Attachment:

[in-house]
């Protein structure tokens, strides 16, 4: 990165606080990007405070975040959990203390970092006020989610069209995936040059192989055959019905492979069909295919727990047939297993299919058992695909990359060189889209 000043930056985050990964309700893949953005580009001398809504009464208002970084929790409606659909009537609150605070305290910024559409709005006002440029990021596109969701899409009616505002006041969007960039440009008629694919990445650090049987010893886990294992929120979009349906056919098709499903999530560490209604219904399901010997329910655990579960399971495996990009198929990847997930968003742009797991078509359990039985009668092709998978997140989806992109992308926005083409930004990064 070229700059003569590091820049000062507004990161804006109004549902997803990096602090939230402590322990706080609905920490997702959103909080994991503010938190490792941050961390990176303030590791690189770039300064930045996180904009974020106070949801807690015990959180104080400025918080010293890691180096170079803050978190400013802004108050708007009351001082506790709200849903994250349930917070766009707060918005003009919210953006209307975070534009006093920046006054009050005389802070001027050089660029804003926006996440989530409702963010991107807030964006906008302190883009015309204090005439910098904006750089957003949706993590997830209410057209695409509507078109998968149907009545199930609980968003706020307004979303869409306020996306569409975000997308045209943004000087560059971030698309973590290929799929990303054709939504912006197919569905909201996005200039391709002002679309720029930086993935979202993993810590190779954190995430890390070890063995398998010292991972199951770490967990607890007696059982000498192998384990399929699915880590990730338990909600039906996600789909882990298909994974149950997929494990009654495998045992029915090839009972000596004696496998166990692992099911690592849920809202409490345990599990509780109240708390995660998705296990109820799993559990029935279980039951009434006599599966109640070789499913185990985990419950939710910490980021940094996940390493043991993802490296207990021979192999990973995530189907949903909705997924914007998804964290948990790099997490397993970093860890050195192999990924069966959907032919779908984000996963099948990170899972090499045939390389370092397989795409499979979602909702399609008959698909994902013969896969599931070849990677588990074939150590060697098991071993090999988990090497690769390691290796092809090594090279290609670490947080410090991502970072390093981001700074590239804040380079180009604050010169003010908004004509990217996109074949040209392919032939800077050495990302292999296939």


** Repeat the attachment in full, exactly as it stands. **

[in-house]
């Protein structure tokens, strides 16, 4: 990165606080990007405070975040959990203390970092006020989610069209995936040059192989055959019905492979069909295919727990047939297993299919058992695909990359060189889209 000043930056985050990964309700893949953005580009001398809504009464208002970084929790409606659909009537609150605070305290910024559409709005006002440029990021596109969701899409009616505002006041969007960039440009008629694919990445650090049987010893886990294992929120979009349906056919098709499903999530560490209604219904399901010997329910655990579960399971495996990009198929990847997930968003742009797991078509359990039985009668092709998978997140989806992109992308926005083409930004990064 070229700059003569590091820049000062507004990161804006109004549902997803990096602090939230402590322990706080609905920490997702959103909080994991503010938190490792941050961390990176303030590791690189770039300064930045996180904009974020106070949801807690015990959180104080400025918080010293890691180096170079803050978190400013802004108050708007009351001082506790709200849903994250349930917070766009707060918005003009919210953006209307975070534009006093920046006054009050005389802070001027050089660029804003926006996440989530409702963010991107807030964006906008302190883009015309204090005439910098904006750089957003949706993590997830209410057209695409509507078109998968149907009545199930609980968003706020307004979303869409306020996306569409975000997308045209943004000087560059971030698309973590290929799929990303054709939504912006197919569905909201996005200039391709002002679309720029930086993935979202993993810590190779954190995430890390070890063995398998010292991972199951770490967990607890007696059982000498192998384990399929699915880590990730338990909600039906996600789909882990298909994974149950997929494990009654495998045992029915090839009972000596004696496998166990692992099911690592849920809202409490345990599990509780109240708390995660998705296990109820799993559990029935279980039951009434006599599966109640070789499913185990985990419950939710910490980021940094996940390493043991993802490296207990021979192999990973995530189907949903909705997924914007998804964290948990790099997490397993970093860890050195192999990924069966959907032919779908984000996963099948990170899972090499045939390389370092397989795409499979979602909702399609008959698909994902013969896969599931070849990677588990074939150590060697098991071993090999988990090497690769390691290796092809090594090279290609670490947080410090991502970072390093981001700074590239804040380079180009604050010169003010908004004509990217996109074949040209392919032939800077050495990302292999296939």